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Since 1st March, 1999
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In loss, a victory
- Asian Games brawl after bid blow

April 17: Delhi loses, but “victory” for Mani.

No, it’s not a puzzle — just that one man thinks the sports minister is to blame for India’s failed bid to host the 2014 Asian Games.

“This is a victory for Mani Shankar Aiyar,” Indian Olympic Association (IOA) chief Suresh Kalmadi said today after South Korea’s Incheon edged Delhi out in the “very close” vote in Kuwait.

The allusion was to the minister’s comment at an industry meet last week where he said hosting big games, whether in Delhi or Melbourne, makes no difference to the “state of those living in the colonies opposite the stadium”.

Aiyar was reported to have opposed India’s bid when the matter came up before the Union cabinet. The government, however, gave the green light five days ago, after which an IOA delegation flew to Kuwait for the vote by the 45-member countries of the Olympic Council of Asia.

But South Korea’s Incheon beat Delhi in the ballot.

“It was very close. They both had weak points and strong points. From the marketing view point, Korea had the edge,” OCA chief Sheikh Ahmad al-Fahd al-Sabah said after a general assembly meeting.

“There is no loser and no winner tonight. The only winner is the Asian Olympic movement and the growth of the Asian games.”

In Delhi, Aiyar said he wasn’t surprised by the verdict. “Well, I am disappointed but hardly surprised,” he told a TV channel.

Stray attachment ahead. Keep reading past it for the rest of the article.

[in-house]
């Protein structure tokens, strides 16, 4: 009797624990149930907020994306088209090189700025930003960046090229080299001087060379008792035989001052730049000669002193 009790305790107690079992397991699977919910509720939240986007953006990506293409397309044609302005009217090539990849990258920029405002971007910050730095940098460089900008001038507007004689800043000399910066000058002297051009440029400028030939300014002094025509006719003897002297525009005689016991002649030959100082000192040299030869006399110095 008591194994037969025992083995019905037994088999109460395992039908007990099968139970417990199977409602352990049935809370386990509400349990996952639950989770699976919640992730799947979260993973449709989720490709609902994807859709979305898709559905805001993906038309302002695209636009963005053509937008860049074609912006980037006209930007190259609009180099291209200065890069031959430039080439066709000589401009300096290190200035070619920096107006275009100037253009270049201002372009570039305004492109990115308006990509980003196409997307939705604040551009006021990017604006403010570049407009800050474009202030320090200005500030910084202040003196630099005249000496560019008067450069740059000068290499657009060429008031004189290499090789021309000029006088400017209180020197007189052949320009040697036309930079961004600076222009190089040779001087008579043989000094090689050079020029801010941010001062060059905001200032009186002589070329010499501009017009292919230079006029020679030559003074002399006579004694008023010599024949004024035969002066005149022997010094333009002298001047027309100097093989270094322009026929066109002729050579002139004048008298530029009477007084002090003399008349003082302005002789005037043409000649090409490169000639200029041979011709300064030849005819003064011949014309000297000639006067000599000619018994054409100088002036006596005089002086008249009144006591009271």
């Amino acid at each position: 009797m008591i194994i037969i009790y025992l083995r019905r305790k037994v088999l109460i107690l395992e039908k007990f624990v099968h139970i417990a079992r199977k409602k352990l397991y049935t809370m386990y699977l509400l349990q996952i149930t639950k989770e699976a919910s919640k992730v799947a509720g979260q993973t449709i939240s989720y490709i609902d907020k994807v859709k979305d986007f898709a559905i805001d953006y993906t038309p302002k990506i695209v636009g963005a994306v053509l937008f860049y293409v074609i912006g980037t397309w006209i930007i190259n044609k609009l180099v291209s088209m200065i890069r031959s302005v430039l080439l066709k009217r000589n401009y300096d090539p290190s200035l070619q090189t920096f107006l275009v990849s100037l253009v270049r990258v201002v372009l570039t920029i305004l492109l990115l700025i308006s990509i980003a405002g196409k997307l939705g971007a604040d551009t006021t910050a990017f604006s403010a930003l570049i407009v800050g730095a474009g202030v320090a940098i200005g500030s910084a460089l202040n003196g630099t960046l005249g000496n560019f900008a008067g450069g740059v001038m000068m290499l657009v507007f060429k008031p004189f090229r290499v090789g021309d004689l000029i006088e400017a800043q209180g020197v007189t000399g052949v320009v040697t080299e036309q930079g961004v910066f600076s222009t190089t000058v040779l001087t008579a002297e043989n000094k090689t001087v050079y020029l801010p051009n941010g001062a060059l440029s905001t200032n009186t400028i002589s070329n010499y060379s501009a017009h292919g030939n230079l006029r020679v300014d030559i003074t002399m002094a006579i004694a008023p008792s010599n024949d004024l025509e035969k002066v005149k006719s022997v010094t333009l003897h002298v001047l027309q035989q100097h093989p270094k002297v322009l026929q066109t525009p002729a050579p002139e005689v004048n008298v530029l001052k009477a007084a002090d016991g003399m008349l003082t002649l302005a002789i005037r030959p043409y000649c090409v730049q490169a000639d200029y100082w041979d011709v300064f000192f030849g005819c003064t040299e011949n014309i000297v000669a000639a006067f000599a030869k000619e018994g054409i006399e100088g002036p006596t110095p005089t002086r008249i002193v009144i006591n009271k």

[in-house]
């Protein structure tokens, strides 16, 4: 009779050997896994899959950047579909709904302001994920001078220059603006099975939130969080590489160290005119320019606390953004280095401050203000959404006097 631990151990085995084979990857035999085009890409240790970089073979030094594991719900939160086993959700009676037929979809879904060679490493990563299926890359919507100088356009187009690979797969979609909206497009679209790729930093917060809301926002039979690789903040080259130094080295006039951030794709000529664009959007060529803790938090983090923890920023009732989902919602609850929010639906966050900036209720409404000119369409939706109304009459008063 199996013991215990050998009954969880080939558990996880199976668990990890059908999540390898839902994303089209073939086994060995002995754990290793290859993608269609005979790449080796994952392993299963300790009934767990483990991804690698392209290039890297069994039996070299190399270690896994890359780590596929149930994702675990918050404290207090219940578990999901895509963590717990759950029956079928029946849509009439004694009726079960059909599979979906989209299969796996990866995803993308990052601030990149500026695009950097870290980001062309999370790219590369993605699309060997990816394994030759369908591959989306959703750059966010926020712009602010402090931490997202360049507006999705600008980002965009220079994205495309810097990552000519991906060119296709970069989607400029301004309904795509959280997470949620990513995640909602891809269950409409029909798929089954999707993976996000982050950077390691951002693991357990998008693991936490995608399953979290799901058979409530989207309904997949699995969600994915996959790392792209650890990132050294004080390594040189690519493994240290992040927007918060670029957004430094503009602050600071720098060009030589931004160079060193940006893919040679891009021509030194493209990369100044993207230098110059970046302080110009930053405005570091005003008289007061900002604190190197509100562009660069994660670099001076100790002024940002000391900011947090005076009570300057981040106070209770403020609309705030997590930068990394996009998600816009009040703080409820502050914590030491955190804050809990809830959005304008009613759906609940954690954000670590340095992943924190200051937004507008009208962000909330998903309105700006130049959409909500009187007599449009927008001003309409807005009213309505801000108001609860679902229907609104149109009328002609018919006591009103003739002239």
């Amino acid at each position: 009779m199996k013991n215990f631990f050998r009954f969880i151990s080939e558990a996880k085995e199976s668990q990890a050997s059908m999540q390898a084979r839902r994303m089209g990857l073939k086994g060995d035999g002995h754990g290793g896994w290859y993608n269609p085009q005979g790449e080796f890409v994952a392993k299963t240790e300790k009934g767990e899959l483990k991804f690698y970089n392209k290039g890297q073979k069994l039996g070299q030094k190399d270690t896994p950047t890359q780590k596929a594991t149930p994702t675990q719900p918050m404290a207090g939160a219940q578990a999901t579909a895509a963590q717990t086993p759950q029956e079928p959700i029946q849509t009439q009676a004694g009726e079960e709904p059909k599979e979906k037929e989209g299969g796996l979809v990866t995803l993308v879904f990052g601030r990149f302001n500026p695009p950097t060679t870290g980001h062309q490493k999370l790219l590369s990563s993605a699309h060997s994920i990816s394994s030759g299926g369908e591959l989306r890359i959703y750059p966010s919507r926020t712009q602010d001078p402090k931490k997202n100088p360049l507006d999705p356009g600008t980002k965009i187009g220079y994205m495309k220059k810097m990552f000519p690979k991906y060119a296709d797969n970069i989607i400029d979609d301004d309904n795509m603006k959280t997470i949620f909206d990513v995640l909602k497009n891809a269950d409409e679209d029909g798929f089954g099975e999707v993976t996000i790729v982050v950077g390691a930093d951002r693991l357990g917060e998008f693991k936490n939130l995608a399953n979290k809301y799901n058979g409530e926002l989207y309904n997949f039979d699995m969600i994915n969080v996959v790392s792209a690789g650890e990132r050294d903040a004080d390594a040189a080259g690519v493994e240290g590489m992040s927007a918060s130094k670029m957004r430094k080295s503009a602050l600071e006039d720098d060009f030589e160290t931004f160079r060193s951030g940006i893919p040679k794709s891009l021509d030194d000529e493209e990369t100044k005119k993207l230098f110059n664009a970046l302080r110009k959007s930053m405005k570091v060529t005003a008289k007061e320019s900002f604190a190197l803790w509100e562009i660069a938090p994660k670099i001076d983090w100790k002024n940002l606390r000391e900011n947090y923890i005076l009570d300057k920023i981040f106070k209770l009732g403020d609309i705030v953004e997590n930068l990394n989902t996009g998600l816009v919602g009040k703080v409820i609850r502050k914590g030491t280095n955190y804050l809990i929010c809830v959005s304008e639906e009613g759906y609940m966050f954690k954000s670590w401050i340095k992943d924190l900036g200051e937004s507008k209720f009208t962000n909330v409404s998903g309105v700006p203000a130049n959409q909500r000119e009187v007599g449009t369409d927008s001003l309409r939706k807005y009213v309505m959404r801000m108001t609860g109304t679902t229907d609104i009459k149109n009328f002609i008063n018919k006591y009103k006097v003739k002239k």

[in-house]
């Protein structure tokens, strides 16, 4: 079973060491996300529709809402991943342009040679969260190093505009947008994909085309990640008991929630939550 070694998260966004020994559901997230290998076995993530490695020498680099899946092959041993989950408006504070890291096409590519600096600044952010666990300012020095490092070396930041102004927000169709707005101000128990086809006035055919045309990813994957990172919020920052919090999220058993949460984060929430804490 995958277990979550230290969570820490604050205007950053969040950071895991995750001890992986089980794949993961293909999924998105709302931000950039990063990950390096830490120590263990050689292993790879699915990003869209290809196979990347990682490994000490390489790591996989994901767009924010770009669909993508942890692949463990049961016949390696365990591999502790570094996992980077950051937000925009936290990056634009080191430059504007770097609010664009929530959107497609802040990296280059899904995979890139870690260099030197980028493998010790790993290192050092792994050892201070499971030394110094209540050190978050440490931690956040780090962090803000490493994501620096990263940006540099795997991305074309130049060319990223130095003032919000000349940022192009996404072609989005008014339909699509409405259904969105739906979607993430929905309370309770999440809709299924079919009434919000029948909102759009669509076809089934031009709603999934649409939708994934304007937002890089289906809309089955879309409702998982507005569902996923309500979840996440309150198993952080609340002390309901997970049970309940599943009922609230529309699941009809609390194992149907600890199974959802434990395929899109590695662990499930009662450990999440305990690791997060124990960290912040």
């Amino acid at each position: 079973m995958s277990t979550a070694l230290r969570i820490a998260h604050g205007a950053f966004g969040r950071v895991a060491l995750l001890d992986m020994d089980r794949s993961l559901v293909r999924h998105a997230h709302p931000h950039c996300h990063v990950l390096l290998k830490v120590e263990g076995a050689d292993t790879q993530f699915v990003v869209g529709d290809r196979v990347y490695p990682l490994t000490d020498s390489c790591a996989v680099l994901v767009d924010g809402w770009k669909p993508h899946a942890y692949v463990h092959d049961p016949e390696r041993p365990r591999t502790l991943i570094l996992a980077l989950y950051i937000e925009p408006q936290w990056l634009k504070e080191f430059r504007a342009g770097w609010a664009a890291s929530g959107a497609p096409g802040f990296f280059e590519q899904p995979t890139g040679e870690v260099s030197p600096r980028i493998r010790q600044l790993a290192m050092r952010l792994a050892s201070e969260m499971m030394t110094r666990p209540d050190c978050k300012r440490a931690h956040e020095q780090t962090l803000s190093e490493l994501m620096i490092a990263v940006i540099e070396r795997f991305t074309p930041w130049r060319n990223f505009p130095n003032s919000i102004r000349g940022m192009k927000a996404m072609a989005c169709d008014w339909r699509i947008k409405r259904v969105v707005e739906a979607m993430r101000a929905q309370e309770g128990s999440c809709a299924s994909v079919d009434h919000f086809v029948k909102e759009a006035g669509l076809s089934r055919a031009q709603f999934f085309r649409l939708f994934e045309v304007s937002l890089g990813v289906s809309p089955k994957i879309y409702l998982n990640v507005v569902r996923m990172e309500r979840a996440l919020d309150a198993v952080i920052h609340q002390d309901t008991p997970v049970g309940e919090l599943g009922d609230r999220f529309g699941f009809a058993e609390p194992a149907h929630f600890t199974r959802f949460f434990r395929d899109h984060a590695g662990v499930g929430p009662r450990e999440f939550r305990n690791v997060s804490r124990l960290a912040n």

“I was impressed with the persistence with which the Koreans were pushing for Incheon.”

But Kalmadi insisted that “we looked a divided lot because of the sports minister’s comments which appeared in newspapers also”.

IOA secretary general Randhir Singh echoed Kalmadi. “I have no idea what went wrong,” Singh, who is also OCA secretary, said. “We have learnt a lesson — that we have to work together.”

Former hockey player and 1975 world cup gold medallist Aslam Sher Khan, who was part of the IOA delegation, was more forthcoming. “In the light of the sports minister’s disinterest in hosting the games, we looked a divided lot. That could well have been the reason,” he said.

India — which hosted the inaugural edition of the Games in 1951 and in 1982, both times in Delhi — had based its bid on behalf of “a billion people” and offered free hospitality for every athlete if the Games were awarded to Delhi, which is also staging the 2010 Commonwealth Games.

But the Koreans upped the bid. Insiders said they promised to spend $25 million on visiting athletes.

During the hectic lobbying, the IOA had also stressed that the Commonwealth Games four years before the Asiad would create adequate infrastructure. But there was no offer like the $1 million preparatory grant Delhi had promised every participating country during the Commonwealth bid.

Sources said another reason for Korea’s victory was that China changed tack at the last moment.

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